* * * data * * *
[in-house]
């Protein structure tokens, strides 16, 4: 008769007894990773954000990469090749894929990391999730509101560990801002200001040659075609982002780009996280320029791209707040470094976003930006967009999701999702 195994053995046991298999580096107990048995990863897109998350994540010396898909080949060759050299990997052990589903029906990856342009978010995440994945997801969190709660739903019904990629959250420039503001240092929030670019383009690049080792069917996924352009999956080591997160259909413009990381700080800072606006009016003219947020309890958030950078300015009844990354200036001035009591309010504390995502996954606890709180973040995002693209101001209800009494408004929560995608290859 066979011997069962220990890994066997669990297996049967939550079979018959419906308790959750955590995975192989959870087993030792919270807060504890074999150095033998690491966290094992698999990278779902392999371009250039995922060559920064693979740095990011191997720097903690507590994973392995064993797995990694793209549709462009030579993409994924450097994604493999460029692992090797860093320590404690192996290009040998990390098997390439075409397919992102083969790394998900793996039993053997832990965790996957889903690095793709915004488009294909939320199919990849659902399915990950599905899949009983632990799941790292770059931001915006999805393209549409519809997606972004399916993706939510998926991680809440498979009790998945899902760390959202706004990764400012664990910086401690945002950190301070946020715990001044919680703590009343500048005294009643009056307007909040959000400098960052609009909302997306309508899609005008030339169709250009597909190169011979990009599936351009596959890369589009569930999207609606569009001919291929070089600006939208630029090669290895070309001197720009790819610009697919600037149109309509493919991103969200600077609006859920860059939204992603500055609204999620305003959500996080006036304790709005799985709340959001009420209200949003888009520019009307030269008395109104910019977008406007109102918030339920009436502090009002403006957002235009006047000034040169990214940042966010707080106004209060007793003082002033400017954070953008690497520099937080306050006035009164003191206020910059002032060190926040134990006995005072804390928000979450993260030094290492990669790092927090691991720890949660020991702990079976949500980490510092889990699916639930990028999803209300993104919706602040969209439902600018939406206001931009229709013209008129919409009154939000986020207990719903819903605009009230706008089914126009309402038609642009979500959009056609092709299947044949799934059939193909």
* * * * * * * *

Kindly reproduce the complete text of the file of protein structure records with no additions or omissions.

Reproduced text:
[in-house]
């Protein structure tokens, strides 16, 4: 008769007894990773954000990469090749894929990391999730509101560990801002200001040659075609982002780009996280320029791209707040470094976003930006967009999701999702 195994053995046991298999580096107990048995990863897109998350994540010396898909080949060759050299990997052990589903029906990856342009978010995440994945997801969190709660739903019904990629959250420039503001240092929030670019383009690049080792069917996924352009999956080591997160259909413009990381700080800072606006009016003219947020309890958030950078300015009844990354200036001035009591309010504390995502996954606890709180973040995002693209101001209800009494408004929560995608290859 066979011997069962220990890994066997669990297996049967939550079979018959419906308790959750955590995975192989959870087993030792919270807060504890074999150095033998690491966290094992698999990278779902392999371009250039995922060559920064693979740095990011191997720097903690507590994973392995064993797995990694793209549709462009030579993409994924450097994604493999460029692992090797860093320590404690192996290009040998990390098997390439075409397919992102083969790394998900793996039993053997832990965790996957889903690095793709915004488009294909939320199919990849659902399915990950599905899949009983632990799941790292770059931001915006999805393209549409519809997606972004399916993706939510998926991680809440498979009790998945899902760390959202706004990764400012664990910086401690945002950190301070946020715990001044919680703590009343500048005294009643009056307007909040959000400098960052609009909302997306309508899609005008030339169709250009597909190169011979990009599936351009596959890369589009569930999207609606569009001919291929070089600006939208630029090669290895070309001197720009790819610009697919600037149109309509493919991103969200600077609006859920860059939204992603500055609204999620305003959500996080006036304790709005799985709340959001009420209200949003888009520019009307030269008395109104910019977008406007109102918030339920009436502090009002403006957002235009006047000034040169990214940042966010707080106004209060007793003082002033400017954070953008690497520099937080306050006035009164003191206020910059002032060190926040134990006995005072804390928000979450993260030094290492990669790092927090691991720890949660020991702990079976949500980490510092889990699916639930990028999803209300993104919706602040969209439902600018939406206001931009229709013209008129919409009154939000986020207990719903819903605009009230706008089914126009309402038609642009979500959009056609092709299947044949799934059939193909």